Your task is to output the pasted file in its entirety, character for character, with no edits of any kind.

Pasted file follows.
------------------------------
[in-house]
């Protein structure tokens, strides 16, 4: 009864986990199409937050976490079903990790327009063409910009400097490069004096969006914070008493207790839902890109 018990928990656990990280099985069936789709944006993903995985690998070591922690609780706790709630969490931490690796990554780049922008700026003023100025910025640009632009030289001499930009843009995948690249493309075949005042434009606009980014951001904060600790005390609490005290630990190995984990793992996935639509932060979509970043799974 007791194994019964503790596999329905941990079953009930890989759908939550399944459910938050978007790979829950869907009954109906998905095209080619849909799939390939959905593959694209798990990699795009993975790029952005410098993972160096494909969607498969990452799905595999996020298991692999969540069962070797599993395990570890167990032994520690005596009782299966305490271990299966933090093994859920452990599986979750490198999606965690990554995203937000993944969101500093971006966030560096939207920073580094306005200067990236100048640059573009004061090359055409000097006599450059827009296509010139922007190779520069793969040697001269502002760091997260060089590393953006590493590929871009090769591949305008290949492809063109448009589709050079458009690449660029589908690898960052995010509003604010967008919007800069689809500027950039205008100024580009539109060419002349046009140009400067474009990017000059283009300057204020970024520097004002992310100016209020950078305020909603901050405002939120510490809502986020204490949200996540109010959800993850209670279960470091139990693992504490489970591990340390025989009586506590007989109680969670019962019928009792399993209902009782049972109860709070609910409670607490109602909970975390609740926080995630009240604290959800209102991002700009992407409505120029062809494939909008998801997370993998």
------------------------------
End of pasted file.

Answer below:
[in-house]
């Protein structure tokens, strides 16, 4: 009864986990199409937050976490079903990790327009063409910009400097490069004096969006914070008493207790839902890109 018990928990656990990280099985069936789709944006993903995985690998070591922690609780706790709630969490931490690796990554780049922008700026003023100025910025640009632009030289001499930009843009995948690249493309075949005042434009606009980014951001904060600790005390609490005290630990190995984990793992996935639509932060979509970043799974 007791194994019964503790596999329905941990079953009930890989759908939550399944459910938050978007790979829950869907009954109906998905095209080619849909799939390939959905593959694209798990990699795009993975790029952005410098993972160096494909969607498969990452799905595999996020298991692999969540069962070797599993395990570890167990032994520690005596009782299966305490271990299966933090093994859920452990599986979750490198999606965690990554995203937000993944969101500093971006966030560096939207920073580094306005200067990236100048640059573009004061090359055409000097006599450059827009296509010139922007190779520069793969040697001269502002760091997260060089590393953006590493590929871009090769591949305008290949492809063109448009589709050079458009690449660029589908690898960052995010509003604010967008919007800069689809500027950039205008100024580009539109060419002349046009140009400067474009990017000059283009300057204020970024520097004002992310100016209020950078305020909603901050405002939120510490809502986020204490949200996540109010959800993850209670279960470091139990693992504490489970591990340390025989009586506590007989109680969670019962019928009792399993209902009782049972109860709070609910409670607490109602909970975390609740926080995630009240604290959800209102991002700009992407409505120029062809494939909008998801997370993998």